How long ago? The question cannot be answered. The time has been sufficient for the river to cut down through bedrock from the level of the cemetery to the present riverbed, and to widen the valley from hill to hill. The stream is probably still cutting deeper, and is certainly widening the valley. The evidence of this is open to every one who will inspect the almost perpendicular bluff north of the cemetery, where the river is undermining the terrace, and where the cliff of shale is constantly crumbling down. The stream is eating* its way across the terrace. It is cutting away the base, and the top falls down. By that process the valley is being widened. If the South branch continues to encroach upon the crumbling cliff, the time will come when the whole terrace on which Romney stands will be undermined and washed away. The work is rapid. The shale which forms the bluff is soft, and oilers comparatively little resistance. That is, it perhaps is carried away twenty times as rapidly as would be possible with the sandstone and chert-lentel of the Hanging Rocks, four miles below. As the cliff crumbles down, now and then a bowlder is loosened from the gravelly subsoil on the brow of the precipice and falls to the bed of the river, nearly two hundred feet below. One cycle of that bowlder's history closes, It was originally torn from its native ledge, perhaps in Pendleton. It was then an angular rock. In the course of a few centuries it was rolled by the river, had its corners rounded, and found lodgment in the old channel of Romney terrace. There it was covered with soil; forests grew above it; ages passed; the river cut a deeper channel, undermined it, and it fell, to be rolled again, onward toward the Atlantic.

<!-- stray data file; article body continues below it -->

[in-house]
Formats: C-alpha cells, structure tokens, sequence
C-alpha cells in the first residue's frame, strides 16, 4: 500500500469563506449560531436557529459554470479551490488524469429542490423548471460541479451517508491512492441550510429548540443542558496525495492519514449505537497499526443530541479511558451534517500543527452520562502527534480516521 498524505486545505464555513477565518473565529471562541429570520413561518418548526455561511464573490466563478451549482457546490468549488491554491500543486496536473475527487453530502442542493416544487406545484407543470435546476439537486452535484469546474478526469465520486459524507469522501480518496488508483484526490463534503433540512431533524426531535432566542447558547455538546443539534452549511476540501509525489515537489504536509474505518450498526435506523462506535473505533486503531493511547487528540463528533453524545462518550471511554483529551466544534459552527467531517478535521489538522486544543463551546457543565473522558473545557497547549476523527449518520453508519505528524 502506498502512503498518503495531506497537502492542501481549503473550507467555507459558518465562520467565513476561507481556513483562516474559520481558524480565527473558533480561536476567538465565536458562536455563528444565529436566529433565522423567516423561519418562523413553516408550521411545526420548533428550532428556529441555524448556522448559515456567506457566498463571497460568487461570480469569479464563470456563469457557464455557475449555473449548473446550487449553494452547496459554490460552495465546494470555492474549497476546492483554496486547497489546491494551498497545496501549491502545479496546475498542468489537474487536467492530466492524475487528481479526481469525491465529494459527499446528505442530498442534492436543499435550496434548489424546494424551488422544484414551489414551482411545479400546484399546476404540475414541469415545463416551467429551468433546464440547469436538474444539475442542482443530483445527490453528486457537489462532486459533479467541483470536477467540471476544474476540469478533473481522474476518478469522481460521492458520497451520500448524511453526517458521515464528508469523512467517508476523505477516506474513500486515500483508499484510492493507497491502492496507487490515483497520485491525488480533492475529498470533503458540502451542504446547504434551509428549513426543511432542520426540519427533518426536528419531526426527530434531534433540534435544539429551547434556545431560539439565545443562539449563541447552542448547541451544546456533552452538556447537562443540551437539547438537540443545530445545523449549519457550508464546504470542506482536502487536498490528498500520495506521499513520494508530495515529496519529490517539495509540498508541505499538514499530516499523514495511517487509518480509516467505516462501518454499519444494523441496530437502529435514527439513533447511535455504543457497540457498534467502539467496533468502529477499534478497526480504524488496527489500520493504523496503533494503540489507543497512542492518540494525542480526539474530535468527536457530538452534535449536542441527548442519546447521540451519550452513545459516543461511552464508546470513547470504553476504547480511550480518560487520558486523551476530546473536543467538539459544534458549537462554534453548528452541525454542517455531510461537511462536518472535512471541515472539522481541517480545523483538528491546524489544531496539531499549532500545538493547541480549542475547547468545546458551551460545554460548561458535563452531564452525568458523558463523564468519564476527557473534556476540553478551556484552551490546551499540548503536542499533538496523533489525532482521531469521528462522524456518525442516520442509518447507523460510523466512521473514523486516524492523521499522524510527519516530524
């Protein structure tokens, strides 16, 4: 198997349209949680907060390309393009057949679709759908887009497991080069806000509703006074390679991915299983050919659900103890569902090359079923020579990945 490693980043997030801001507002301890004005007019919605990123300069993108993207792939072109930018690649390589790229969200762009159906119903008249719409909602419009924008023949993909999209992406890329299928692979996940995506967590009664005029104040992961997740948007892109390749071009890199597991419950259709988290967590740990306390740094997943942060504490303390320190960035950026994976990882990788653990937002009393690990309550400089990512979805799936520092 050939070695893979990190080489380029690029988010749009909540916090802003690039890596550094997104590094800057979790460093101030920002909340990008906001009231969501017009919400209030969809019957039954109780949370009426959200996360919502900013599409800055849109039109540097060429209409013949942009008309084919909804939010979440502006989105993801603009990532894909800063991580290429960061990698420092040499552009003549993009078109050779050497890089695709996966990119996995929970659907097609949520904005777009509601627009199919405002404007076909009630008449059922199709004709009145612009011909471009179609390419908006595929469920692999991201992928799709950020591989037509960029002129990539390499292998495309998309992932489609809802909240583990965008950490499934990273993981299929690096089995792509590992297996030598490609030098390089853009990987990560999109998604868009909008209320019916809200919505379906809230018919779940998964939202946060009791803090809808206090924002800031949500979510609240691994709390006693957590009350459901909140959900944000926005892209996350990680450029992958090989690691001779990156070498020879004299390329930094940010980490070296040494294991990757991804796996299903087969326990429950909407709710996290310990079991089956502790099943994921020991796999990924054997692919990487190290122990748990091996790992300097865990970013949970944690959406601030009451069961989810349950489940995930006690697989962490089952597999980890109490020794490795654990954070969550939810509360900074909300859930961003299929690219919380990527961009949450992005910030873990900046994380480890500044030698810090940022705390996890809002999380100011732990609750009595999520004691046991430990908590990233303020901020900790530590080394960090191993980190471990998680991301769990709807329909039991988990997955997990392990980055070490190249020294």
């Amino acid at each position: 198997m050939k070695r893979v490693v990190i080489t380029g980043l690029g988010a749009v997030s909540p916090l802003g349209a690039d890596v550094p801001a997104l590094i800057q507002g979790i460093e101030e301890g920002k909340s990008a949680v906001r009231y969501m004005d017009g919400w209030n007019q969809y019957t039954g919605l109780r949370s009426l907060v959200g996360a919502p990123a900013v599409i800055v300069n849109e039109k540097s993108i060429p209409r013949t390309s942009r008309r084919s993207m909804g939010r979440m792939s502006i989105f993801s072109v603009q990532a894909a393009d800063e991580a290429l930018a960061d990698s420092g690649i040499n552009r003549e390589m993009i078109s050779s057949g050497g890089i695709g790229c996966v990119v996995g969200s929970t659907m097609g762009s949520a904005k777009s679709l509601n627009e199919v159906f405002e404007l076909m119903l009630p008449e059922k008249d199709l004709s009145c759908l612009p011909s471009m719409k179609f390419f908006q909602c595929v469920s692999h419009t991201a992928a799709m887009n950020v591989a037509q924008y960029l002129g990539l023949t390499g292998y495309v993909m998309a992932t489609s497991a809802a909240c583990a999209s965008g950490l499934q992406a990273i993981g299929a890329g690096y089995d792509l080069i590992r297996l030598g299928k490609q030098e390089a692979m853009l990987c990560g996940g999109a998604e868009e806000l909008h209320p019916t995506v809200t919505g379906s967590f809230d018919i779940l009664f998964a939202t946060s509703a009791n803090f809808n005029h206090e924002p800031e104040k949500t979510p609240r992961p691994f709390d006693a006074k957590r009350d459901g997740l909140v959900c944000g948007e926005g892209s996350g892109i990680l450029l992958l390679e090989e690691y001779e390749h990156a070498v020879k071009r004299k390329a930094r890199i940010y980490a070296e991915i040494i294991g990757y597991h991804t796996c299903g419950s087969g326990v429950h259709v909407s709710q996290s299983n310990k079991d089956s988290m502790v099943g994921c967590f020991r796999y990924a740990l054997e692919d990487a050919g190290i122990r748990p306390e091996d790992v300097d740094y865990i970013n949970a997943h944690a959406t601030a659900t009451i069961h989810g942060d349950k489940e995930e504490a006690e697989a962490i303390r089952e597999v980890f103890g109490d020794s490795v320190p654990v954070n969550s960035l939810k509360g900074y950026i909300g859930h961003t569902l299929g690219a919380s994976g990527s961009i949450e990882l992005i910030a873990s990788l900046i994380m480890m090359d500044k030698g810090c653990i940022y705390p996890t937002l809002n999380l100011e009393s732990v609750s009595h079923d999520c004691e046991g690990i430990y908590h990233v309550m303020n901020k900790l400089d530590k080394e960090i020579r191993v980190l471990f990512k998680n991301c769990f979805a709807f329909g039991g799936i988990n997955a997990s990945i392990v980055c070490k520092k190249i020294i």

There are many fragments of river terraces along the South branch in more or less advanced stages of ruin. Some have almost disappeared; others are being undermined and will ultimately be washed away. Without doubt many that formerly existed have been entirely destroyed by the ever-encroaching and never-resting river. It is a work of stupendous destruction. Miles of level uplands have been carried away. It has not been done by violent convulsions of nature, but quietly, ceaselessly, resistlessly, just as the present Romney terrace is being destroyed and obliterated by the river, which seems eternal when compared with the crumbling rocks and mountains which it has carried away.